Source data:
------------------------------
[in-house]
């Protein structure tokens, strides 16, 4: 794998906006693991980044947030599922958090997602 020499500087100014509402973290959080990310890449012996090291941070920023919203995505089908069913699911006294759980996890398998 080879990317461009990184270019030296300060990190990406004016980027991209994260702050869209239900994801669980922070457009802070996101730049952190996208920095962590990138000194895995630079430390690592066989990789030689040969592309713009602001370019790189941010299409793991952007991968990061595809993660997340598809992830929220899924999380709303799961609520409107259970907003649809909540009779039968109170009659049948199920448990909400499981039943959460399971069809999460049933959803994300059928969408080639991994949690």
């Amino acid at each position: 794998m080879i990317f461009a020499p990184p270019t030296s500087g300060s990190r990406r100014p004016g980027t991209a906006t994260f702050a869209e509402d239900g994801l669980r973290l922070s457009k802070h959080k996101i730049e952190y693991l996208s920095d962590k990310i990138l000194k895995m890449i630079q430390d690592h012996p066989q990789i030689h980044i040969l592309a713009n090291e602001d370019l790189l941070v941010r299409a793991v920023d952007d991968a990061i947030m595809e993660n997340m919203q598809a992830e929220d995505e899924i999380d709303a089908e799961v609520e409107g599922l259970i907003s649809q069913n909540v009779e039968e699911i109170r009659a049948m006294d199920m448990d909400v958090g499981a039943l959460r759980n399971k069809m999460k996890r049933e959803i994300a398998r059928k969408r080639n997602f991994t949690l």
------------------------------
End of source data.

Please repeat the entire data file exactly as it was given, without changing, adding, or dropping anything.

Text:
[in-house]
């Protein structure tokens, strides 16, 4: 794998906006693991980044947030599922958090997602 020499500087100014509402973290959080990310890449012996090291941070920023919203995505089908069913699911006294759980996890398998 080879990317461009990184270019030296300060990190990406004016980027991209994260702050869209239900994801669980922070457009802070996101730049952190996208920095962590990138000194895995630079430390690592066989990789030689040969592309713009602001370019790189941010299409793991952007991968990061595809993660997340598809992830929220899924999380709303799961609520409107259970907003649809909540009779039968109170009659049948199920448990909400499981039943959460399971069809999460049933959803994300059928969408080639991994949690």
């Amino acid at each position: 794998m080879i990317f461009a020499p990184p270019t030296s500087g300060s990190r990406r100014p004016g980027t991209a906006t994260f702050a869209e509402d239900g994801l669980r973290l922070s457009k802070h959080k996101i730049e952190y693991l996208s920095d962590k990310i990138l000194k895995m890449i630079q430390d690592h012996p066989q990789i030689h980044i040969l592309a713009n090291e602001d370019l790189l941070v941010r299409a793991v920023d952007d991968a990061i947030m595809e993660n997340m919203q598809a992830e929220d995505e899924i999380d709303a089908e799961v609520e409107g599922l259970i907003s649809q069913n909540v009779e039968e699911i109170r009659a049948m006294d199920m448990d909400v958090g499981a039943l959460r759980n399971k069809m999460k996890r049933e959803i994300a398998r059928k969408r080639n997602f991994t949690l």